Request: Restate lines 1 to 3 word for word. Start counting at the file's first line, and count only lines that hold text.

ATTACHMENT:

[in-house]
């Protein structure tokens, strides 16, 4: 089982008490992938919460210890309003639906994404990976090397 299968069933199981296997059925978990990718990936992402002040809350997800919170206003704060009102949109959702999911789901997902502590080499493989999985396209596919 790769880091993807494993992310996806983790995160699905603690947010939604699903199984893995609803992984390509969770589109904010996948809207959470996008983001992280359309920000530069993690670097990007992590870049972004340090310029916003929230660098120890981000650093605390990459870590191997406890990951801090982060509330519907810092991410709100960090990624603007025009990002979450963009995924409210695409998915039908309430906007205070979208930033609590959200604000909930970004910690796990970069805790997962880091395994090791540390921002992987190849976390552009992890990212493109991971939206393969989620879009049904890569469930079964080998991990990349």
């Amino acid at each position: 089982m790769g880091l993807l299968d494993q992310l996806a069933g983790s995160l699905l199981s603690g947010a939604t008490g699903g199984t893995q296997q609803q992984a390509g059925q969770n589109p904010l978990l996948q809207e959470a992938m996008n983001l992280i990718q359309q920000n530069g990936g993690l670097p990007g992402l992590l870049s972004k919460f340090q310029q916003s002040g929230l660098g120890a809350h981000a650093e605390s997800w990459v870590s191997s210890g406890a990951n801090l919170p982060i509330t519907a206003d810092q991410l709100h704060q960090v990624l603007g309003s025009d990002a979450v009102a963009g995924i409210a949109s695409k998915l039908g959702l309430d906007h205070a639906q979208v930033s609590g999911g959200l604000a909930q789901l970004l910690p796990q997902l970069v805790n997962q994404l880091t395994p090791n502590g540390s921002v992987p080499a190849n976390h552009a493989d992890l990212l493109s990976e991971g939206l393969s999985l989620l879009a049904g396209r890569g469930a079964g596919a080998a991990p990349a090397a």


[in-house]
């Protein structure tokens, strides 16, 4: 089982008490992938919460210890309003639906994404990976090397 299968069933199981296997059925978990990718990936992402002040809350997800919170206003704060009102949109959702999911789901997902502590080499493989999985396209596919 790769880091993807494993992310996806983790995160699905603690947010939604699903199984893995609803992984390509969770589109904010996948809207959470996008983001992280359309920000530069993690670097990007992590870049972004340090310029916003929230660098120890981000650093605390990459870590191997406890990951801090982060509330519907810092991410709100960090990624603007025009990002979450963009995924409210695409998915039908309430906007205070979208930033609590959200604000909930970004910690796990970069805790997962880091395994090791540390921002992987190849976390552009992890990212493109991971939206393969989620879009049904890569469930079964080998991990990349």
């Amino acid at each position: 089982m790769g880091l993807l299968d494993q992310l996806a069933g983790s995160l699905l199981s603690g947010a939604t008490g699903g199984t893995q296997q609803q992984a390509g059925q969770n589109p904010l978990l996948q809207e959470a992938m996008n983001l992280i990718q359309q920000n530069g990936g993690l670097p990007g992402l992590l870049s972004k919460f340090q310029q916003s002040g929230l660098g120890a809350h981000a650093e605390s997800w990459v870590s191997s210890g406890a990951n801090l919170p982060i509330t519907a206003d810092q991410l709100h704060q960090v990624l603007g309003s025009d990002a979450v009102a963009g995924i409210a949109s695409k998915l039908g959702l309430d906007h205070a639906q979208v930033s609590g999911g959200l604000a909930q789901l970004l910690p796990q997902l970069v805790n997962q994404l880091t395994p090791n502590g540390s921002v992987p080499a190849n976390h552009a493989d992890l990212l493109s990976e991971g939206l393969s999985l989620l879009a049904g396209r890569g469930a079964g596919a080998a991990p990349a090397a």